George McJunkin

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George McJunkin (1856–1922)[1] was an African American cowboy, amateur archaeologist and historian in New Mexico. He discovered the Folsom Site in 1908.

George McJunkin, about 1907

Born to slaves in Midway, Texas, McJunkin was approximately 9 years old when the Civil War ended. He worked as a cowboy for freighters. He reportedly learned how to read from fellow cow punchers. McJunkin taught himself to read, write, speak Spanish, play the fiddle and guitar, eventually becoming an amateur archaeologist and historian.[2] In 1868, McJunkin arrived in New Mexico and became a foreman on the Thomas Owens Pitchfork Ranch.[3] McJunkin became a buffalo hunter and worked for several ranches in Colorado, New Mexico and Texas. He was also reported to be an expert bronc rider and one of the best ropers in the United States. He became foreman of the Crowfoot ranch near Folsom, New Mexico.[4]

Discovery of Folsom site[edit]

After a flood which killed 18 people in Folsom, McJunkin assessed damage to the ranch.[4] While patching fence, McJunkin entered an arroyo where he discovered remains of several giant prehistoric bison, exposed where the flood had deeply eroded the arroyo bed. Among the bones of the bison was a distinctive type of stone tool, now called a Folsom point. Recognizing the significance of the find, McJunkin left the site undisturbed, except for recovering a few sample points. For several years he tried to interest archaeologists, with little success. In 1918 he sent sample bones and a lance point to the Denver Museum of Natural History, who sent paleontologist Harold Cook during the following spring, and he and McJunkin did some exploratory digging. But a thorough excavation did not occur until 1926, after McJunkin's death.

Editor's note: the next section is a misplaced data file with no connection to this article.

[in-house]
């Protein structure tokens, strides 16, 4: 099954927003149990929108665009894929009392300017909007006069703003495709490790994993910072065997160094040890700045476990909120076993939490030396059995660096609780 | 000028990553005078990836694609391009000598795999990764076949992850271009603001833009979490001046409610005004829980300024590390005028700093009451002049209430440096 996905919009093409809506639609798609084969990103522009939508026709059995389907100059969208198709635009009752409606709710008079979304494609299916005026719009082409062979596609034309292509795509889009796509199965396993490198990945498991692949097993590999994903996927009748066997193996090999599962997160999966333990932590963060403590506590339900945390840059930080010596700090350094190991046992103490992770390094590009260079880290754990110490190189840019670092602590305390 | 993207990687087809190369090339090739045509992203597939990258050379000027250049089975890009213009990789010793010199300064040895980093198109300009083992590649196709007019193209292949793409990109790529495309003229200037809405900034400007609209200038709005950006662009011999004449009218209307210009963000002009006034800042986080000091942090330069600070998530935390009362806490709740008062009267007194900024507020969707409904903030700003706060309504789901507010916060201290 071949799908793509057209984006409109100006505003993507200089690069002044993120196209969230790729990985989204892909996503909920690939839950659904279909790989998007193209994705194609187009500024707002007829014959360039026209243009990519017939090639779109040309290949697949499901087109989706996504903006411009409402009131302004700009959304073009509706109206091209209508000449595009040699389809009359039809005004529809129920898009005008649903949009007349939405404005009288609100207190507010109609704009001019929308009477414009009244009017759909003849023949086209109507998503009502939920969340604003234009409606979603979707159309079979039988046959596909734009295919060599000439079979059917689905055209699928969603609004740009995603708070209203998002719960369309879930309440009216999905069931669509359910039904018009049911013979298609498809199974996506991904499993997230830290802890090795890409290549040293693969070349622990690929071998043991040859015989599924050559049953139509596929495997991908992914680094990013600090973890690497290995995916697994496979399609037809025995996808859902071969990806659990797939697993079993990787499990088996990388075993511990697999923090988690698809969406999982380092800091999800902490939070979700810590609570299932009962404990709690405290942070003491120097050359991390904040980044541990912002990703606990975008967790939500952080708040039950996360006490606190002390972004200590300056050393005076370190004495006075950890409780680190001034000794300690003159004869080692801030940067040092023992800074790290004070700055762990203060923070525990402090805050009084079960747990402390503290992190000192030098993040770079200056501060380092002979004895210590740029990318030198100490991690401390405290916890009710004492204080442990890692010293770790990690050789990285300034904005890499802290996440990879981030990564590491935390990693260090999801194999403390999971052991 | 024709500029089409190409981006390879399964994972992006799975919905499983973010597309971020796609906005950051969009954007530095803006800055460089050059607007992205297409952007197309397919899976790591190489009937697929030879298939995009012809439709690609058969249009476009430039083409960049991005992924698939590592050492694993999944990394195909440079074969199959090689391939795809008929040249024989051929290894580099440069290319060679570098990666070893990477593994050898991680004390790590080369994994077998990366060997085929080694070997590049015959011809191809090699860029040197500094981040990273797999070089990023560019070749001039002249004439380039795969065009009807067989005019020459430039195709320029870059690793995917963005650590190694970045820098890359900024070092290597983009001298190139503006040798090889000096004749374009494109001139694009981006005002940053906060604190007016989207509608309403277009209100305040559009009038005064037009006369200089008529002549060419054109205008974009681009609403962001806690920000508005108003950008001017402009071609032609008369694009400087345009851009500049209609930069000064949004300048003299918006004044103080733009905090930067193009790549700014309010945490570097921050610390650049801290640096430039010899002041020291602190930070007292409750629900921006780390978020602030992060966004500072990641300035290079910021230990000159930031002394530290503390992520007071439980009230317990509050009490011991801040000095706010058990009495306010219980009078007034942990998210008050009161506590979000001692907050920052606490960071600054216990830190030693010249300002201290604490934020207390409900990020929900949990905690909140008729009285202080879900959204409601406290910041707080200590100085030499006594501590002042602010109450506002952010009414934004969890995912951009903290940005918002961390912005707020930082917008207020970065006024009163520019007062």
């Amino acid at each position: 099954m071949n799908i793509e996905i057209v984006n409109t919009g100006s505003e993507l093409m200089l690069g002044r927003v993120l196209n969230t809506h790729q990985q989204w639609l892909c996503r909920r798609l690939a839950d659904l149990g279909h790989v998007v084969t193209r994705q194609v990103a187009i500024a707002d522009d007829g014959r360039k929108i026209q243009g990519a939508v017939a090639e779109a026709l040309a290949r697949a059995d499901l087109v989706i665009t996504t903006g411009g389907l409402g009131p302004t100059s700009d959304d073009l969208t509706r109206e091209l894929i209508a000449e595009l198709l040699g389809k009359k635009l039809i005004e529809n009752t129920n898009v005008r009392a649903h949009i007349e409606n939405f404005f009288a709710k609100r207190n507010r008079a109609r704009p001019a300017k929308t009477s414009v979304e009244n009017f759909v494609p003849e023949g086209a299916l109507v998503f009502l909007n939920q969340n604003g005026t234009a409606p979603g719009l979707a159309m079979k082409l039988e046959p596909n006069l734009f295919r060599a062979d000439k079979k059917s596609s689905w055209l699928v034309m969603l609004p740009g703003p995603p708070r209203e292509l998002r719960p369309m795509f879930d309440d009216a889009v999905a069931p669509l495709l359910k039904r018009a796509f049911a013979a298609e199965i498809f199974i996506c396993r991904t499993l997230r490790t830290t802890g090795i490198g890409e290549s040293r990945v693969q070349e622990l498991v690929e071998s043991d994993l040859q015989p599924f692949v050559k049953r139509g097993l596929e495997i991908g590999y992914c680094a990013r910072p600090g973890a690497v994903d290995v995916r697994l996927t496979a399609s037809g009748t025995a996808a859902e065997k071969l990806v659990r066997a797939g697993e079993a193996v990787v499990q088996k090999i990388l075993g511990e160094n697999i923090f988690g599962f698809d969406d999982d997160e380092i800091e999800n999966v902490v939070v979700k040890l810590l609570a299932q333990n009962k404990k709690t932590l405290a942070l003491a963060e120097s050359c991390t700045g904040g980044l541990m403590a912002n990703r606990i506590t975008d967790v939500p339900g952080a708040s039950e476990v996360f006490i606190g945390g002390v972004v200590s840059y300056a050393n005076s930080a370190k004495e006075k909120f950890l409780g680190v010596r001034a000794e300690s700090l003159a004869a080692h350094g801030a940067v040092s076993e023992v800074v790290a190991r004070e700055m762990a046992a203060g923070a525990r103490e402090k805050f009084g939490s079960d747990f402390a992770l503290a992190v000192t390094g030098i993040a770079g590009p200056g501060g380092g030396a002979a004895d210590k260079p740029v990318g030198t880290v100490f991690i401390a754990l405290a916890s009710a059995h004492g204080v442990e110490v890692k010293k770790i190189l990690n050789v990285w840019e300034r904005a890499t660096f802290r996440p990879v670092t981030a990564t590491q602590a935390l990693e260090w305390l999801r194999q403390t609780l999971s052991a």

Giant Bison of the type McJunkin found had gone extinct at the end of the last Ice Age; proof of a human kill established the antiquity of North America's native cultures.[5] McJunkin's discovery of the Folsom Site changed New World archaeology, as it showed that people had inhabited North America since at least 9000 BCE, some 7000 years earlier than previously thought.[4]

At his death,[6] McJunkin was buried at the Folsom Cemetery in Folsom, New Mexico.[7]

References[edit]

  1. ^ https://www.findagrave.com/memorial/24993170/george-mcjunkin His tombstone says born in 1856; others claim 1851
  2. ^ "George McJunkin," Albuquerque Journal. Retrieved 10/18/07.
  3. ^ "George McJunkin 1851-1922". Soul of New Mexico. 2001. Archived from the original on February 6, 2012. Retrieved December 27, 2018.
  4. ^ a b c Wilkinson, Brenda. "George McJunkin: A Chapter in New Mexico History". Bureau of Land Management. Archived from the original on 2013-12-24. Retrieved 22 December 2013.
  5. ^ Charles C. Mann. 1491: New Revelations of the Americas Before Columbus. Knopf (2005) ISBN 1-4000-3205-9. pp 165.
  6. ^ " GEORGE McJUNKIN & ALEŠ HRDLICK" University of Hawaii. Retrieved 10/19/07.
  7. ^ "Cowboy George McJunkin," Archived 2008-05-16 at the Wayback Machine Folsom Museum. Retrieved 10/18/07.

Bibliography[edit]

  • Folsom, F. The Life and Legend of George McJunkin, Black Cowboy.
  • Hillerman, T. "Othello in Union County", The Great Taos Bank Robbery, (1973); ISBN 0-8263-0306-4.
  • Kreck, C. (1999) "Out of the Shadows: George McJunkin was the forgotten man at the center of the century's most startling archaeological find", The Denver Post, Empire: Magazine of the West, Feb. 25, 1999. p. 14.